Another Education, NOT Another Controller

By Grace Lee Boggs

Michigan Citizen, August 1-7, 2010

For the last 50 years Detroiters have been struggling over who controls our schools.

In the Black Power movement of the 1960s, as part of the struggle for more blacks in city and state government to represent a growing majority black population, we struggled for Community Control of Schools.

As whites moved to the suburbs (via the freeways built in the 1950s) black students were clearly becoming the majority in Detroit schools. So we thought we were entitled to black school board members (there were none), more black administrators (there were few), and a black school superintendent (unimaginable in the 1960s) .

That is what we meant by "Community Control."

In 1967 Detroit black youth rose up in righteous rebellion against the overwhelming white police force (which they viewed as an occupation army), and their own increasing expendability in a de-industrializing society in which robots were replacing human beings on production lines and factory jobs were being sent to other parts of the country or overseas.

As a result of the 1967 Rebellion, more blacks were appointed as school administrators, elected school board members became majority black, and Detroit school superintendents have all been black. So we won "community control.

Yet our schools are obviously failing our young people. Detroit kids have been dropping out by the tens of thousands, many of them ending up in prison

In 1999 a Republican governor and state legislature gave control of our failing Detroit schools to a state-appointed CEO. But things only got worse. So in 2005 control was returned to the elected school board. A few years later, the situation hadn't improved. So a Democratic Governor, Jennifer Granholm, appointed a DPS Emergency Finance Manager, Robert Bobb.

Now Bobb has become such an embarrassment that we are being dragged into a struggle over Mayoral control.

When will we stop fighting, like cocks, over who's in control? When will we realize that our schools are failing not because of who is or isn't in control but because they were structured a hundred years ago to provide a rapidly industrializing society with a disciplined work force. That relatively stable and disciplined 20th century city, with those relatively stable and disciplined schools, are gone forever.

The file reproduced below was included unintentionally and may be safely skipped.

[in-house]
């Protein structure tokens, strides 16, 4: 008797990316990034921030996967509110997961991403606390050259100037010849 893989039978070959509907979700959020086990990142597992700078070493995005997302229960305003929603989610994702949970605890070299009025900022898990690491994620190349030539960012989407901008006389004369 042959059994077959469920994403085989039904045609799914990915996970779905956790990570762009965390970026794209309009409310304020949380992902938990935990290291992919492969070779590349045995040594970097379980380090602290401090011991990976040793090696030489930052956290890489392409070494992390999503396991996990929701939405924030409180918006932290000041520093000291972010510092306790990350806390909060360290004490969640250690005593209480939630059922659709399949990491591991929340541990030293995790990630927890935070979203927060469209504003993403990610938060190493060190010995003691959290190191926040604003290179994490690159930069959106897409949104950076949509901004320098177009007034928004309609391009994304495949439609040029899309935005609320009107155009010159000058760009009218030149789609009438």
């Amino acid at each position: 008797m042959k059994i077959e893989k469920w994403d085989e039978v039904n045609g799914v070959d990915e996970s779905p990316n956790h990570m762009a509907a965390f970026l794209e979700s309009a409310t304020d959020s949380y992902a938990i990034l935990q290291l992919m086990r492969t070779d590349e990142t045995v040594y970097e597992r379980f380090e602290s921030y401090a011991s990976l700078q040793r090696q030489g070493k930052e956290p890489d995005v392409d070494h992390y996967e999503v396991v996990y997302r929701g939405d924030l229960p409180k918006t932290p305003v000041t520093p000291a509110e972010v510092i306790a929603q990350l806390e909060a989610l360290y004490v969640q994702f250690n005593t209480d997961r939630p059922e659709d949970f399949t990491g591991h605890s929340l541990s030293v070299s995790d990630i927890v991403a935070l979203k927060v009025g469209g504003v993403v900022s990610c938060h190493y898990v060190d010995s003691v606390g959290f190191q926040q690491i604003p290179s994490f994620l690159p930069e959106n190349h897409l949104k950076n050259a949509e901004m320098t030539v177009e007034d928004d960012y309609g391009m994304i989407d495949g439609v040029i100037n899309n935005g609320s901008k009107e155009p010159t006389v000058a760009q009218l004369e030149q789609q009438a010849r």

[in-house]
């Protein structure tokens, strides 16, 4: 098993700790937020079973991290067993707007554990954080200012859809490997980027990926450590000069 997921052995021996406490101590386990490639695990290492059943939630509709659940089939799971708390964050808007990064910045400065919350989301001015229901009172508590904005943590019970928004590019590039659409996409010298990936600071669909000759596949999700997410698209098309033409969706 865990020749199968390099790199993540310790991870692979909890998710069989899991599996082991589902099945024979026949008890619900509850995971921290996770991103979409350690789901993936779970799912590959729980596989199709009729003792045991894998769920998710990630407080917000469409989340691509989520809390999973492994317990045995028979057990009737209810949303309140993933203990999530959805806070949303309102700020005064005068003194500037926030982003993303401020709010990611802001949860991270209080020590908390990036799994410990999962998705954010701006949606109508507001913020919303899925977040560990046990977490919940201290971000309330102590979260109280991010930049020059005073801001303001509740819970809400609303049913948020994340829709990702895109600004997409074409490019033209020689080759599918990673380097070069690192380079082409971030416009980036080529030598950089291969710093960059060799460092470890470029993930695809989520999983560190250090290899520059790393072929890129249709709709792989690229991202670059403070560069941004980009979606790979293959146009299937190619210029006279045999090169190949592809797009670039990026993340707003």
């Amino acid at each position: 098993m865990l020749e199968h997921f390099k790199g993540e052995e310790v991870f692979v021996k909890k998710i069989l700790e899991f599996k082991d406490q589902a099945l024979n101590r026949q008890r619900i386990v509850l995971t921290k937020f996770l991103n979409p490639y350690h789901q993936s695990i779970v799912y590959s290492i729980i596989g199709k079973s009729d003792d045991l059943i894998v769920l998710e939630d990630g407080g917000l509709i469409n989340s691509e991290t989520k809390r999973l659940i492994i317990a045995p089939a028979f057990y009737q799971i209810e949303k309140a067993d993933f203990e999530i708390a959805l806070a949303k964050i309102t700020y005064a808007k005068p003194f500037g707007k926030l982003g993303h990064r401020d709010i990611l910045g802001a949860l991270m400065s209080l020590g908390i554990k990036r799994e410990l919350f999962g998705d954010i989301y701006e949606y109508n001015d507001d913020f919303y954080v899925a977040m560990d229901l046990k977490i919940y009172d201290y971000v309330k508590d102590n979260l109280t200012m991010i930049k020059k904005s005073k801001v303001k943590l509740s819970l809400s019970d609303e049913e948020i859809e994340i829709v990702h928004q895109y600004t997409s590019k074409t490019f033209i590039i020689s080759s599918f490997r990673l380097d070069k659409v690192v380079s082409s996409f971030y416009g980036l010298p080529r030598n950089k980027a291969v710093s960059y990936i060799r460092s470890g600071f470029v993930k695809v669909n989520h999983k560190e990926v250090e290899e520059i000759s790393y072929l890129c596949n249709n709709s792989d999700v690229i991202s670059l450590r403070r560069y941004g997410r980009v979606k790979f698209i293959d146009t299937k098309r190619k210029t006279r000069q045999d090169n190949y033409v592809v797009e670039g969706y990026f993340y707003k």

Our challenge now is to create another kind of education to prepare our kids to participate in creating and governing a new 21st century city .

In today's Detroit, what we urgently need is NOT Another Controller but Another Education, whose purpose is to prepare young people NOW to become active partners in rebuilding, redefining and respiriting Detroit from the ground up.

This has become especially clear since the 2nd USSF which told us that for growing numbers of Americans, Detroit is becoming a city where people are making a way out of no way and where a new vision is emerging for 21st century American cities.

What we need at this point are actions, programs, demonstrations, discussions that make clear to ourselves and to the world that "Another education is necessary, Another education is possible, and Another education is happening."

We do not lack for models. In 1964, during Mississippi Freedom Summer, SNCC activists created Freedom Schools so that black youth could become first class citizens by participating in the civil rights movement.

In 1992 we created Detroit Summer as an intergenerational multicultural movement to enable young people to rebuild, redefine and respirit Detroit from the ground up.

In Humboldt Park, Chicago, the Pedro Albizu Campos school is creating an alternative to traditional education by organizing its curriculum around Social Ecology, Urban Agriculture; Social Emotional Learning and Community Engagement.

In a People's Movement assembly at the 2nd USSF, as I reported in my July 16 column, 300 people from around the country discussed "Another Education."

A new 82 pp spiral bound pamphlet, Another Education is Possible, with articles by Julia Putnam, Shea Howell, Grace Lee Boggs, Shari Sanders, Emma Fialka-Feldman and Bill Ayers, is now available, $5+$1 SH from the Boggscenter. The articles can also be read online at our website www. ______

My USSF Conversation with Immanuel Wallerstein can be read at

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